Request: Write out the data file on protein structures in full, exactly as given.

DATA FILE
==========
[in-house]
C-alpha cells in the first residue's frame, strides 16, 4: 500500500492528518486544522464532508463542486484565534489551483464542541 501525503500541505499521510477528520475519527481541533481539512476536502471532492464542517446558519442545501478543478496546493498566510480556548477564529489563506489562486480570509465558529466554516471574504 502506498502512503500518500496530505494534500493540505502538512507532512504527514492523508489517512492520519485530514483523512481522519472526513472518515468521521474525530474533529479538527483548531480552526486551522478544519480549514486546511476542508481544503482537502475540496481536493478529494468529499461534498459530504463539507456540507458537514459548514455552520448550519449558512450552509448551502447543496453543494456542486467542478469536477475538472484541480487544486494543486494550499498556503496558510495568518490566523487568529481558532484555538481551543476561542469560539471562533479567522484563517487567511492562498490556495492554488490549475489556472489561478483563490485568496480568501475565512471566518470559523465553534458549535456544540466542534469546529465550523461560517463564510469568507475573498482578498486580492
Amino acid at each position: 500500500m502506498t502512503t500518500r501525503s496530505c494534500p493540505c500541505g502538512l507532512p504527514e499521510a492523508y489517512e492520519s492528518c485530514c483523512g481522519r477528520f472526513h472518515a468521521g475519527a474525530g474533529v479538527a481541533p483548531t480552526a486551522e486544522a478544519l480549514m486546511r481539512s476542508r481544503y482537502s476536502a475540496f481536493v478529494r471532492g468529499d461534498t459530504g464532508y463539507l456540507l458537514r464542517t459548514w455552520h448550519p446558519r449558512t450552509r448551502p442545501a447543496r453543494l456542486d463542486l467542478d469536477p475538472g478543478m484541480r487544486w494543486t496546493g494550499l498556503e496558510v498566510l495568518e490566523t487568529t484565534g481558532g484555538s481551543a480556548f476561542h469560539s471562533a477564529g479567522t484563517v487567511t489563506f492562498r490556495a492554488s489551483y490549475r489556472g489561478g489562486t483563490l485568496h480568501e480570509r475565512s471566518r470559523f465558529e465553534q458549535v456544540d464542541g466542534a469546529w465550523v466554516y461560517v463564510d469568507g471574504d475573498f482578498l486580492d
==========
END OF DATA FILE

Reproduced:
[in-house]
C-alpha cells in the first residue's frame, strides 16, 4: 500500500492528518486544522464532508463542486484565534489551483464542541 501525503500541505499521510477528520475519527481541533481539512476536502471532492464542517446558519442545501478543478496546493498566510480556548477564529489563506489562486480570509465558529466554516471574504 502506498502512503500518500496530505494534500493540505502538512507532512504527514492523508489517512492520519485530514483523512481522519472526513472518515468521521474525530474533529479538527483548531480552526486551522478544519480549514486546511476542508481544503482537502475540496481536493478529494468529499461534498459530504463539507456540507458537514459548514455552520448550519449558512450552509448551502447543496453543494456542486467542478469536477475538472484541480487544486494543486494550499498556503496558510495568518490566523487568529481558532484555538481551543476561542469560539471562533479567522484563517487567511492562498490556495492554488490549475489556472489561478483563490485568496480568501475565512471566518470559523465553534458549535456544540466542534469546529465550523461560517463564510469568507475573498482578498486580492
Amino acid at each position: 500500500m502506498t502512503t500518500r501525503s496530505c494534500p493540505c500541505g502538512l507532512p504527514e499521510a492523508y489517512e492520519s492528518c485530514c483523512g481522519r477528520f472526513h472518515a468521521g475519527a474525530g474533529v479538527a481541533p483548531t480552526a486551522e486544522a478544519l480549514m486546511r481539512s476542508r481544503y482537502s476536502a475540496f481536493v478529494r471532492g468529499d461534498t459530504g464532508y463539507l456540507l458537514r464542517t459548514w455552520h448550519p446558519r449558512t450552509r448551502p442545501a447543496r453543494l456542486d463542486l467542478d469536477p475538472g478543478m484541480r487544486w494543486t496546493g494550499l498556503e496558510v498566510l495568518e490566523t487568529t484565534g481558532g484555538s481551543a480556548f476561542h469560539s471562533a477564529g479567522t484563517v487567511t489563506f492562498r490556495a492554488s489551483y490549475r489556472g489561478g489562486t483563490l485568496h480568501e480570509r475565512s471566518r470559523f465558529e465553534q458549535v456544540d464542541g466542534a469546529w465550523v466554516y461560517v463564510d469568507g471574504d475573498f482578498l486580492d